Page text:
How Preparing for TEDxRoseburg Was a Lot Like a Nickelback Song

I have many identities. Some feel truer than others. I used to think I was weird because of this, but my studies and my experiences with a wide variety of people lead me to believe I am nowhere near alone. In fact, I might be weird if I was the same person everywhere, all the time.

We have selves: creative selves, spiritual selves, emotional selves, work selves, academic selves, secret selves and more. Don’t believe me? Think about how much a couple (romantic selves) change when their child walks into the room (to parenting selves). Think about how you answer the phone. It depends on where you are, who is calling, what time of day it is, who is with you, and a host of other factors.

Preparing for my talk, The Other Statistic, at TEDxRoseburg was a journey through past selves and a big question mark for the future self.

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You Can Agree with Me, Or You Can Be Wrong

Yesterday I posted a meme on my Facebook profile that led to a mini-conversation with a friend of mine—a person I care for and respect immensely even though we have drastically different political opinions. The conversation was around whether someone has to agree or be labeled or stay silent. I think this is an important dialogue because I believe that people on both sides of the political coin feel like “the other side” feels this way. I also think that this feeling is largely to blame for many of the challenges we face in today’s society.

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The Price of Getting Our Green On in Corvallis

In Corvallis, the Sierra Club is trying to push through a ban on plastic bags combined with a fee on paper bags to “encourage use of reusable bags.” It makes a certain sort of sense on the outside. We all love the environment and want to live in a clean city. But we also want an equitable community and the only way to create an equitable community is to carefully consider the implications of our policies on every part of that community.

This means that as much as a bag ban might make environmentalists and street cleanup crews happy and as much as it might make business owners and many consumers unhappy, it could also have very tangible effects on the people in our community who live in poverty. In all of the hullaboo around this controversial policy recommendation, this is the one population that hasn’t even been mentioned.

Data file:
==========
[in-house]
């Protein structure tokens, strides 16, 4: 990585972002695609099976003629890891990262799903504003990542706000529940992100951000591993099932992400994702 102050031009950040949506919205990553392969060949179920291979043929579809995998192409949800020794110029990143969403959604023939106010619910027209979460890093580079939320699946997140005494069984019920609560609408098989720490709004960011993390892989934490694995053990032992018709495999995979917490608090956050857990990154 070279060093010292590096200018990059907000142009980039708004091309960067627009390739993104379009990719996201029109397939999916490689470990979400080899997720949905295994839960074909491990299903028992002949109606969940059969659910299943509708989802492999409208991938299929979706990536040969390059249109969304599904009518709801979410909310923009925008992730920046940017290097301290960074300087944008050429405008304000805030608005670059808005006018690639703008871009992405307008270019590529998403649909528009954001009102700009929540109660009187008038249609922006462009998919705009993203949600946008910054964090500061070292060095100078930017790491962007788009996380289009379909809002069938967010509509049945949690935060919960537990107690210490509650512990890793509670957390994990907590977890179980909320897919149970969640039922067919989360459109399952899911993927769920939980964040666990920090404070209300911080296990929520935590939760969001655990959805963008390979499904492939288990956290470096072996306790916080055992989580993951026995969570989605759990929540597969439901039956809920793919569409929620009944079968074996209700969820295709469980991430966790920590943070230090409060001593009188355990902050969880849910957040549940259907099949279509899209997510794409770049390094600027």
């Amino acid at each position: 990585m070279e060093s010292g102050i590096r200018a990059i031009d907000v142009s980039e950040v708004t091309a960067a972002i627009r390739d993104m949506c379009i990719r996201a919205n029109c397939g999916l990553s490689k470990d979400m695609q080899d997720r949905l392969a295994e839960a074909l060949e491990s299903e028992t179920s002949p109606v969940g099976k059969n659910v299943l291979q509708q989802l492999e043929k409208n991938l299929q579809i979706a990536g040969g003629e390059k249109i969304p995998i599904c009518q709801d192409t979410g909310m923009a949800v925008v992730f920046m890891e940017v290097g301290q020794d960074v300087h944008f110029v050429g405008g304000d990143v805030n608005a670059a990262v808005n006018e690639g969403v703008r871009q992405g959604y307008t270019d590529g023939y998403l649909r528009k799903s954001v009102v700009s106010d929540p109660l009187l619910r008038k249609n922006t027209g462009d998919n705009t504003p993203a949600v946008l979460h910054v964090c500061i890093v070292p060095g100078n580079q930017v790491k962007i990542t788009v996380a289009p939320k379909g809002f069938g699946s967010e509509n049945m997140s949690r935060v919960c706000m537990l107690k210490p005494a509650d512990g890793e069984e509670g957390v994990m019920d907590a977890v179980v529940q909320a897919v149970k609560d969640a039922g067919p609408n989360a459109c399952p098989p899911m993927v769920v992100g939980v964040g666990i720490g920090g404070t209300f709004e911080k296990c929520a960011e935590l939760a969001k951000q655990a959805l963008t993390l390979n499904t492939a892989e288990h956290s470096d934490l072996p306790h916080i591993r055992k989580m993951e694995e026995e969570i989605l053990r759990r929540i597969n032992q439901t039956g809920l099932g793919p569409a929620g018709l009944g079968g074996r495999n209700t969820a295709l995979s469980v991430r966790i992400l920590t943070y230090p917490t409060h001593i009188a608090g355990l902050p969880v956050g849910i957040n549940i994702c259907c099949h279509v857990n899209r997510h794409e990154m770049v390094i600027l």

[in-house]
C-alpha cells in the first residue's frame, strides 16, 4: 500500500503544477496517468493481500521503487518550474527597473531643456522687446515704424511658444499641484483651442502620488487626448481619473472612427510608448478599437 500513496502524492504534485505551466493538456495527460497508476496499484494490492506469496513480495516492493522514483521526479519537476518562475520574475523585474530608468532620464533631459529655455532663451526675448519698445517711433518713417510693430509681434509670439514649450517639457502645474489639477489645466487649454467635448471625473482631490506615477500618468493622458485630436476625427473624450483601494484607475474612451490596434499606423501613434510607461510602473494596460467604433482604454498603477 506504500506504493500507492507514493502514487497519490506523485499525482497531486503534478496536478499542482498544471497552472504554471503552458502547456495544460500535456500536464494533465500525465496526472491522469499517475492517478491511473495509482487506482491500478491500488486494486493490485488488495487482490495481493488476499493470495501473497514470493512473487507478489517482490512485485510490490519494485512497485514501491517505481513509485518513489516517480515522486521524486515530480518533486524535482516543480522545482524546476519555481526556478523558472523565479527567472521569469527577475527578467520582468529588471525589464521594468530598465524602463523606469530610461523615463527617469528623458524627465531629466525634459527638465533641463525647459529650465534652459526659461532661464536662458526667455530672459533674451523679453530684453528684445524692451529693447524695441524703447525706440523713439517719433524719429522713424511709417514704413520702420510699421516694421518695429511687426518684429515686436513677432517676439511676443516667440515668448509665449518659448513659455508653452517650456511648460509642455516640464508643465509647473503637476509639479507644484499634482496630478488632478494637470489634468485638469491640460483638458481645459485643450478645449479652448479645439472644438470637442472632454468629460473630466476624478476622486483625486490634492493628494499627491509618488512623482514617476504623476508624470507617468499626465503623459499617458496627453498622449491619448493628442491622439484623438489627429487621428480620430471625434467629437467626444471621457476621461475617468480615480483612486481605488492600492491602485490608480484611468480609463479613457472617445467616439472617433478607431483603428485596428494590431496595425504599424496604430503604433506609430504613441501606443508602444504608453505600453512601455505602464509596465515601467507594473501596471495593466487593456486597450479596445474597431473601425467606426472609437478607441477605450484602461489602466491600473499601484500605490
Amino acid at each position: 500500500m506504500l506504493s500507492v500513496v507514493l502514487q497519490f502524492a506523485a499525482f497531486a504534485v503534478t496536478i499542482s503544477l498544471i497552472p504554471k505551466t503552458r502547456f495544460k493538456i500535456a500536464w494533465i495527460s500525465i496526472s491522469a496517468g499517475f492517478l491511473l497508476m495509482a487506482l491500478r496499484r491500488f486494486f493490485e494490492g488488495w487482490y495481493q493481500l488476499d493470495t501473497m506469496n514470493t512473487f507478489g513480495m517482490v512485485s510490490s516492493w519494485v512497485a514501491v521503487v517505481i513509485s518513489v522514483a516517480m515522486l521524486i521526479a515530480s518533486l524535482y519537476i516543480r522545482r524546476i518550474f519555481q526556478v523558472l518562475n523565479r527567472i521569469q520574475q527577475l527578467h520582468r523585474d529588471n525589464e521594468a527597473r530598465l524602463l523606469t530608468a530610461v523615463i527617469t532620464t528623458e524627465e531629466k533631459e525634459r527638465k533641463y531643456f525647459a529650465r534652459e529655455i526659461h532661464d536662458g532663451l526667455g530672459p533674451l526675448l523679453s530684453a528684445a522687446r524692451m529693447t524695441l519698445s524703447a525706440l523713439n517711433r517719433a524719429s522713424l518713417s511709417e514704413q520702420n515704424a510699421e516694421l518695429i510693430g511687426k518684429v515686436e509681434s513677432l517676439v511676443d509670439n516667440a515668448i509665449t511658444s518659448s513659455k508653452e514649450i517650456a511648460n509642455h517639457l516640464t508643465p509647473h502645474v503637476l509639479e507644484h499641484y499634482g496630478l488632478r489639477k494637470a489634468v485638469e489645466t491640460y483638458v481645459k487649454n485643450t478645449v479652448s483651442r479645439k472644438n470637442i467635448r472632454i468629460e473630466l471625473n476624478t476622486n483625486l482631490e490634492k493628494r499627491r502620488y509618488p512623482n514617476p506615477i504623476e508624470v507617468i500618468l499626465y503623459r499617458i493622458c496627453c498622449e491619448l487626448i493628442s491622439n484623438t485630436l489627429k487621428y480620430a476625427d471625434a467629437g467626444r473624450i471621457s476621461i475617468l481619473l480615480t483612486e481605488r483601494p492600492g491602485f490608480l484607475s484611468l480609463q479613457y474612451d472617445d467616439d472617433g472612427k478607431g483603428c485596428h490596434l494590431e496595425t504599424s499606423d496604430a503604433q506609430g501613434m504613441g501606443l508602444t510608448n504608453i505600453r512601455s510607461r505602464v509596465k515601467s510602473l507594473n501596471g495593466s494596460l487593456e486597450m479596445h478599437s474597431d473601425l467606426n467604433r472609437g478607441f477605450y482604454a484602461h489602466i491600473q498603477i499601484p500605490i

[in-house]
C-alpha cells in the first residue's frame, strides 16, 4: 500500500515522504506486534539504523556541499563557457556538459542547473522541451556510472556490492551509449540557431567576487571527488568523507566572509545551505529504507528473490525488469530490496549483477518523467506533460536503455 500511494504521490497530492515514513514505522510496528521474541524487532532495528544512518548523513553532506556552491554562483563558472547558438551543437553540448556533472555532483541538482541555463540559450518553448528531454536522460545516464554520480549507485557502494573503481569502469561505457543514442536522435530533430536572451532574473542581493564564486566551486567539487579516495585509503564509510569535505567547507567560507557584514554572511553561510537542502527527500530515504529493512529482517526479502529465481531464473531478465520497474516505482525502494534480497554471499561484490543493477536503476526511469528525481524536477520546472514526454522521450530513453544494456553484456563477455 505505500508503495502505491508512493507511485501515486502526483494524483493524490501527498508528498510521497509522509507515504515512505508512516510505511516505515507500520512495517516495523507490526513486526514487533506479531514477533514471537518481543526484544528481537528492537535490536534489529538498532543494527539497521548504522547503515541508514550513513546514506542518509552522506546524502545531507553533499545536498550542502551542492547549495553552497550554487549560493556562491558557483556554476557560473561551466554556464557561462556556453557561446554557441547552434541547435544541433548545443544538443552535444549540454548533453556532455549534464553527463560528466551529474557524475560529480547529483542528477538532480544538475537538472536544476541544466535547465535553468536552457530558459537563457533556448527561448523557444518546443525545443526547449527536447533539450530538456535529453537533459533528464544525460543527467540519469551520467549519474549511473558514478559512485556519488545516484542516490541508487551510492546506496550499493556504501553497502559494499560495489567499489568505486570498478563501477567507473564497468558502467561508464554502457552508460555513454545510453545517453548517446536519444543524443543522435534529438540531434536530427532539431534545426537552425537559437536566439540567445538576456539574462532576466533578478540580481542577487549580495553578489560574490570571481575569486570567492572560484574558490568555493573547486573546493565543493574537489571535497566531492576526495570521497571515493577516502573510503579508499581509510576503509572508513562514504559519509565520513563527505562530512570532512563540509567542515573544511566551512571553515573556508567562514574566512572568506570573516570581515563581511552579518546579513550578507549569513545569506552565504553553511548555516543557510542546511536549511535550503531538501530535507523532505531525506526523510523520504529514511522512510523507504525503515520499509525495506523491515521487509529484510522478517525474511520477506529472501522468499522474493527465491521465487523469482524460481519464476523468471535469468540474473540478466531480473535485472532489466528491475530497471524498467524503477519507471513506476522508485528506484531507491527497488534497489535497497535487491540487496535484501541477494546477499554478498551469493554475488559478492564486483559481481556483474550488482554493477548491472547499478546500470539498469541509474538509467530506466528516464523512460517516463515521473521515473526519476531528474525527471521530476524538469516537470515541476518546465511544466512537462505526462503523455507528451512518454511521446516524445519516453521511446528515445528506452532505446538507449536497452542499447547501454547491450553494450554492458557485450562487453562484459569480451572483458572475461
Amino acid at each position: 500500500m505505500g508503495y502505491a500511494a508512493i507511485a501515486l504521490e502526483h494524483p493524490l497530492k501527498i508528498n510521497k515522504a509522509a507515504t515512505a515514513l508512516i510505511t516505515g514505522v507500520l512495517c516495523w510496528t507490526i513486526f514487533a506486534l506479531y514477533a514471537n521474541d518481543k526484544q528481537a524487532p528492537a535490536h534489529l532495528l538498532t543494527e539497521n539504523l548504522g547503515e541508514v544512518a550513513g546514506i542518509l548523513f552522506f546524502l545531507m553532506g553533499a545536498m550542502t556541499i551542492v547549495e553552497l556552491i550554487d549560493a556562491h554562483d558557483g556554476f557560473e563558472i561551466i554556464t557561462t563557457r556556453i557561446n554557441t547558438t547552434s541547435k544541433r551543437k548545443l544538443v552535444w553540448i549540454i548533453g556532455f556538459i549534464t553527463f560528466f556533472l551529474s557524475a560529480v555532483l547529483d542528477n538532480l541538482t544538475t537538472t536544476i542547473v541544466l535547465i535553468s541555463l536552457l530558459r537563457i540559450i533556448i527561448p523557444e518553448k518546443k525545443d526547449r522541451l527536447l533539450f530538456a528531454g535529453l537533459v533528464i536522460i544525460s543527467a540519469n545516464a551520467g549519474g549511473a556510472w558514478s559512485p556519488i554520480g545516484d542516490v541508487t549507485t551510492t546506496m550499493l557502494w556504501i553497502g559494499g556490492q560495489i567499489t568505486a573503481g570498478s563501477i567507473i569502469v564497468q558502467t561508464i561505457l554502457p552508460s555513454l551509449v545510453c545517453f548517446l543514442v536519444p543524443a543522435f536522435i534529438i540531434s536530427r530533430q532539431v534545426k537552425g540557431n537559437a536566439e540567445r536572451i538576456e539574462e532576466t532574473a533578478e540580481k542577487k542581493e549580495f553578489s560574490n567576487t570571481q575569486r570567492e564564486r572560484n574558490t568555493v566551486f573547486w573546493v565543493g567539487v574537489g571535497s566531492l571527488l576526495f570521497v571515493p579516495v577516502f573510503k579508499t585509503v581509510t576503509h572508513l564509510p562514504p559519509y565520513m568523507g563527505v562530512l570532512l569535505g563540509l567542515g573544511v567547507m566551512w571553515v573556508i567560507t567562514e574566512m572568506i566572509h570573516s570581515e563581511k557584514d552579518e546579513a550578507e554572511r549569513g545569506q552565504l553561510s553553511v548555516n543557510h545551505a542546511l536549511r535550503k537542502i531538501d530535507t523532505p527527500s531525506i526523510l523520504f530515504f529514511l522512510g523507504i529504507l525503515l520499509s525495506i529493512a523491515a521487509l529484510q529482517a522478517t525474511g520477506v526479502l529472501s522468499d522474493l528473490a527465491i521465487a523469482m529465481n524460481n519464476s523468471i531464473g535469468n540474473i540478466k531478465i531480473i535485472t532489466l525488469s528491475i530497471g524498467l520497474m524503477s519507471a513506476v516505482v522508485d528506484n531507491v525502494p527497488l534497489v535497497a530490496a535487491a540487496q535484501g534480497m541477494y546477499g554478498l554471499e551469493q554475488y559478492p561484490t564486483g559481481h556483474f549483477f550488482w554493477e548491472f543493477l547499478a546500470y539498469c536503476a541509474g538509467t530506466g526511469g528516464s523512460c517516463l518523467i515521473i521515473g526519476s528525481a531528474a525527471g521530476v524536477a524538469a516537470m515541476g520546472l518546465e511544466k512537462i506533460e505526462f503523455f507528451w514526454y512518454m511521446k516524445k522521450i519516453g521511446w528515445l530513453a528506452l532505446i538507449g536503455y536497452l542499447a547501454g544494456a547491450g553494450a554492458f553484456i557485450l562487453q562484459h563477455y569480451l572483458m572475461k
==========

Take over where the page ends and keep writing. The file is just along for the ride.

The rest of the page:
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Education Reform without a Price?

On Facebook this past weekend, I was pointed to an article about Tom Luna’s plan to reform education in the state of Idaho. This caught my attention because 1) I am an educator who studied education reform intensively during graduate school, 2) the reform in question is happening in a state that I left precisely because of the education system, and 3) education is a central component to parenting for any child, but especially for children with disabilities.

While the article itself focuses on the many for-profit education companies that have contributed to Luna’s campaign, I’m looking at the specifics of the “Students Come First” legislation. There are too many to cover in one post (at least without boring you). I’ll take a look at three of them.

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NaNoWriMo #4: On Les Miserables by Victor Hugo

While I started the month honoring contemporary novelists – and fully intended to continue doing so throughout the month – I find that I cannot separate the novel from its history. Similarly, I cannot honor contemporary novelists and the impact their words have had on me without acknowledging the tremendous impact that historical fictions have also had. So I come to one of my favorite novelists and one of my favorite novels, Les Miserables by Victor Hugo. To say this novel profoundly impacted my perspective on life would be a drastic understatement.

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